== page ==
Table of contents
  1. Types of Incentive Pay
  2. Pros and Cons of Offering Incentive Pay
  3. Tips for Designing an Incentive Pay Plan
  4. Conclusion

Incentive pay is compensation paid to an employee when they meet certain objectives such as sales or profit targets or key performance indicators (KPIs). Based on the theory that rewards drive behavior, incentive pay is a type of compensation strategy and is used to motivate employees to achieve individual or team goals. It’s often given in the form of bonuses or commissions, incentive pay can also include other benefits such as gift vouchers, prizes, or extra paid time off. 

Types of Incentive Pay

There are both monetary and non-monetary types of incentive pay.

Monetary incentive pay

  • Commissions. Often used for sales positions, commissions are calculated according to the number of sales an employee or team makes. 
  • Cash bonuses. A one-off additional cash bonus payment for instances such as signing with an organization, holidays, retention, referral, or a general annual bonus at the end of the year. 
  • Profit-sharing. This is where an organization agrees to share end-of-year profits with employees—either via cash payment or stocks. 

Non-monetary incentive pay

  • Stock options. These allow employees to buy shares in the company at a discount. This can help build a sense of ownership among employees. 
  • Gift cards or vouchers
  • Extra paid leave
  • Other gifts such as chocolates or a bottle of wine. 

Structured incentive pay

These are formal, well-defined rewards with specific criteria and measurable outcomes. Examples include performance-based bonuses, commission structures, sales targets, or achievement of specific project milestones. They are typically consistent, transparent, and based on predetermined objectives, ensuring fairness and clarity in how rewards are distributed.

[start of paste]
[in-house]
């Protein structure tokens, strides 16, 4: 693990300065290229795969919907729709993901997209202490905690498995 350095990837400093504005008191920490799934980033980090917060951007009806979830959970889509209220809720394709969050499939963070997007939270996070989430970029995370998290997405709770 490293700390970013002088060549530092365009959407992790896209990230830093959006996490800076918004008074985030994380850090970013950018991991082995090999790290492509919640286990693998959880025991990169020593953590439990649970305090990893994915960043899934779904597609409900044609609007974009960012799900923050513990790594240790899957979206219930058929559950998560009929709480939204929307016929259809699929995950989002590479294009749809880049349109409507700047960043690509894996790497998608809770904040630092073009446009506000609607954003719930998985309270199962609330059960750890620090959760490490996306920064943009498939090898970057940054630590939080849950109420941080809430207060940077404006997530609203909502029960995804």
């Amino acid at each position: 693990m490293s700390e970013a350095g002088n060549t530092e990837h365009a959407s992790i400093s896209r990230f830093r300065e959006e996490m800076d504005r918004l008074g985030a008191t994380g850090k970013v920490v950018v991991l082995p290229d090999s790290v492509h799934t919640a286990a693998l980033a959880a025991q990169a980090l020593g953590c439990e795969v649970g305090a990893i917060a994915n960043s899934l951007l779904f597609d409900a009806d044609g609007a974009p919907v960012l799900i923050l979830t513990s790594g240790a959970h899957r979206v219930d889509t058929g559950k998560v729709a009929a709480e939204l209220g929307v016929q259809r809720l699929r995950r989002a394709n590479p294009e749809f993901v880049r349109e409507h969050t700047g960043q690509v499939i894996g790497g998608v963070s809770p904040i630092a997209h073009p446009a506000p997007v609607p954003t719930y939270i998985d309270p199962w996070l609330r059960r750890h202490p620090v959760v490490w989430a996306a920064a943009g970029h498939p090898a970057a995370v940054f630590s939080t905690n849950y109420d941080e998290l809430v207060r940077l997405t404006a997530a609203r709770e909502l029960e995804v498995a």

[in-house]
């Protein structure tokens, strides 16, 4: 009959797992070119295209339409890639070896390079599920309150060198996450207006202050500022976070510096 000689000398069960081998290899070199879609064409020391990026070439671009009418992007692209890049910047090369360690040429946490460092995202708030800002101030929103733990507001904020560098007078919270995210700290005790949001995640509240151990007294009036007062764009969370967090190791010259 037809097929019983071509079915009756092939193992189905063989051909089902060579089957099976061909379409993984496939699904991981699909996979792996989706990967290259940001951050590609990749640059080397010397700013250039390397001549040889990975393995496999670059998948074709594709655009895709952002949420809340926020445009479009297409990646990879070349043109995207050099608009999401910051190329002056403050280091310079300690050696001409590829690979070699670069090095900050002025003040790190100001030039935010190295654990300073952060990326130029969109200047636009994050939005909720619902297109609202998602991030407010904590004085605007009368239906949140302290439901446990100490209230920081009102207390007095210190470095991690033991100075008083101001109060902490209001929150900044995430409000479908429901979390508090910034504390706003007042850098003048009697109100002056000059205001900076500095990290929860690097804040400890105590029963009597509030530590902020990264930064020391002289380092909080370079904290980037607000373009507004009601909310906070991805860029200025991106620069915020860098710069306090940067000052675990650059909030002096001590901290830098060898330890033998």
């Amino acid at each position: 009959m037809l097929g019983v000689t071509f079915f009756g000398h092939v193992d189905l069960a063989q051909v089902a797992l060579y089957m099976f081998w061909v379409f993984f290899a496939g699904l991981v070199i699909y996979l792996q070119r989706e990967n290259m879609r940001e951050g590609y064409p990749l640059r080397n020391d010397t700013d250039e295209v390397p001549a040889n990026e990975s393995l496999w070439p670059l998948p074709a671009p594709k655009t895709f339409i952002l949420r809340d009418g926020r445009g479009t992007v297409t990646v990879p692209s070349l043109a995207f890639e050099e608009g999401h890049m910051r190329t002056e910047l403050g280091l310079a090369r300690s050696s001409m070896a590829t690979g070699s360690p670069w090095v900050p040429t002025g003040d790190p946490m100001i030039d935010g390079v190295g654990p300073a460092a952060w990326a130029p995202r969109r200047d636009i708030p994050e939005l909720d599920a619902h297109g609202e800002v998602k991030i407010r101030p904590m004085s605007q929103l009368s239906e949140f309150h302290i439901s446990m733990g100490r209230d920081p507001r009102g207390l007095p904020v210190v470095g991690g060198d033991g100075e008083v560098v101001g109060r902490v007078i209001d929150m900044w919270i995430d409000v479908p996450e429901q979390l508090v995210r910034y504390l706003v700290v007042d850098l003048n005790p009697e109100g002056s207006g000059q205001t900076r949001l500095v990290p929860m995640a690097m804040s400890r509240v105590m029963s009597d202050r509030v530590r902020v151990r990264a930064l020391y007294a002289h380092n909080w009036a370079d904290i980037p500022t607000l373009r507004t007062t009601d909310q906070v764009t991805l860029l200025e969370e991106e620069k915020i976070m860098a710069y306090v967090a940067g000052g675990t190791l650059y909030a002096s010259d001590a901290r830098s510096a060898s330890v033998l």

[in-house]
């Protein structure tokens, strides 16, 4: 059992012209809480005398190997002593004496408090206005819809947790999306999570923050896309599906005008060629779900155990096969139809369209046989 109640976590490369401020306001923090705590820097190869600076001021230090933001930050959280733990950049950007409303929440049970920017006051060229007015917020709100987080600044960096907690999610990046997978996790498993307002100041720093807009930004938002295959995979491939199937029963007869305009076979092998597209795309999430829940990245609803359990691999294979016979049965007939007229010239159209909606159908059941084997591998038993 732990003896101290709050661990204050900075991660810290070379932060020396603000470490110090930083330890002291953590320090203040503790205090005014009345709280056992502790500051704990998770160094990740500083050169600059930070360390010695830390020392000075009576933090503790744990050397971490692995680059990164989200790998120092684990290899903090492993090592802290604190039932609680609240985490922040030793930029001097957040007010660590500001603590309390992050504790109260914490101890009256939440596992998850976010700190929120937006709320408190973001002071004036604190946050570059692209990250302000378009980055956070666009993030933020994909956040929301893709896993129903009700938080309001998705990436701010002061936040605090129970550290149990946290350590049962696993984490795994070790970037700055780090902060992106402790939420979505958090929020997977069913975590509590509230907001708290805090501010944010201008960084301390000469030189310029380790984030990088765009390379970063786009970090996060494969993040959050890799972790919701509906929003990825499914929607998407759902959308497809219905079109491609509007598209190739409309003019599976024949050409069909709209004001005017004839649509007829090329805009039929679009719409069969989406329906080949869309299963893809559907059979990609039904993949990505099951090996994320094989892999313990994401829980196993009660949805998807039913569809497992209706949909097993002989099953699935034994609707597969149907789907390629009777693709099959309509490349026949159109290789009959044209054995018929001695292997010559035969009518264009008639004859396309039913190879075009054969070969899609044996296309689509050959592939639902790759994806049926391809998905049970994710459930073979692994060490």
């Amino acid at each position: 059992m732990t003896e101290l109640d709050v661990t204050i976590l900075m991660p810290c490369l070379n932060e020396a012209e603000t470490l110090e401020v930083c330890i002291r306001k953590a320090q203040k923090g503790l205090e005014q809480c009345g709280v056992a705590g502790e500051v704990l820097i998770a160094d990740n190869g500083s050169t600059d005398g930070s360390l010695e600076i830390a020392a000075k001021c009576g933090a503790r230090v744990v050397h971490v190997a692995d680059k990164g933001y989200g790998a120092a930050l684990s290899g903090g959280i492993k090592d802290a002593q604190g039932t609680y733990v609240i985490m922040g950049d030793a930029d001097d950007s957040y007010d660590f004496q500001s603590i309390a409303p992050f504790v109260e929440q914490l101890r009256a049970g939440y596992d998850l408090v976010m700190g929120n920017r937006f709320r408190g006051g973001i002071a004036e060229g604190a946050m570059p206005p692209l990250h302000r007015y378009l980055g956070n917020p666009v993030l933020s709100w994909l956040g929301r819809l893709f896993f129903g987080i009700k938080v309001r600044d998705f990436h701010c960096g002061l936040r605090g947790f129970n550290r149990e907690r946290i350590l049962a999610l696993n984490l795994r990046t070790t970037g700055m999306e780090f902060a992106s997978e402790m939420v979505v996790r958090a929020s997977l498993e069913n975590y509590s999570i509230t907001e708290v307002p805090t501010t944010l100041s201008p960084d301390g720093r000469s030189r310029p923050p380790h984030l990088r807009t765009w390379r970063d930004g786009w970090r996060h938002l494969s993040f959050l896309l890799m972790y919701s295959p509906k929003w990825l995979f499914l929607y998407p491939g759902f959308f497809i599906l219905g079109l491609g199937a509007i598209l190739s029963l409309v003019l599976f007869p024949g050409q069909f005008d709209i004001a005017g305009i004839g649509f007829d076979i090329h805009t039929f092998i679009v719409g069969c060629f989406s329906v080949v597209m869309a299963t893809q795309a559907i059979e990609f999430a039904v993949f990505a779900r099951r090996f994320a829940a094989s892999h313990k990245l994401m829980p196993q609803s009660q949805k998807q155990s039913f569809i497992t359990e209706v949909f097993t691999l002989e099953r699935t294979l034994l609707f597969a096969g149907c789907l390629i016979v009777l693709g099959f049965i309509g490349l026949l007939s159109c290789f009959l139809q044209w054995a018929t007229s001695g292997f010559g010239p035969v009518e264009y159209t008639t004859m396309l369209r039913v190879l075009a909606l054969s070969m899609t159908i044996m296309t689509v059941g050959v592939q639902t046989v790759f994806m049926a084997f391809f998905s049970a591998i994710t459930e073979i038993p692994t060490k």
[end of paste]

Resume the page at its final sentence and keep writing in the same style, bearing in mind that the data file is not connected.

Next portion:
Casual incentive pay

Casual incentives are more informal and spontaneous, often used to recognize efforts or achievements that may not be covered by structured programs. Examples include on-the-spot bonuses, impromptu time-off, small gifts, public recognition, or casual dress days. They offer flexibility and can be personalized, which can significantly boost morale and show employees that their efforts are noticed and appreciated in real-time.

Pros and Cons of Offering Incentive Pay


  • Recognizing and rewarding employee performance: This is a key factor in creating higher levels of employee job satisfaction, organizational commitment, and trust in management. 
  • Employee retention: Employees who feel recognized and valued by an organization are more likely to remain with it in the longer term.  Incentive pay builds on this by motivating employees to achieve certain objectives that support an organization’s broader business goals.
  • Competitive edge: Businesses often compete to attract top talent, and an incentive pay program can help you stand out from the crowd of potential employers.
  • Increased productivity: Incentive pay can increase employee satisfaction by motivating employees to work more efficiently and productively, as their efforts are directly tied to tangible rewards.
  • Creates a results-oriented culture: Such programs create a work environment that prioritizes and values tangible results and achievements.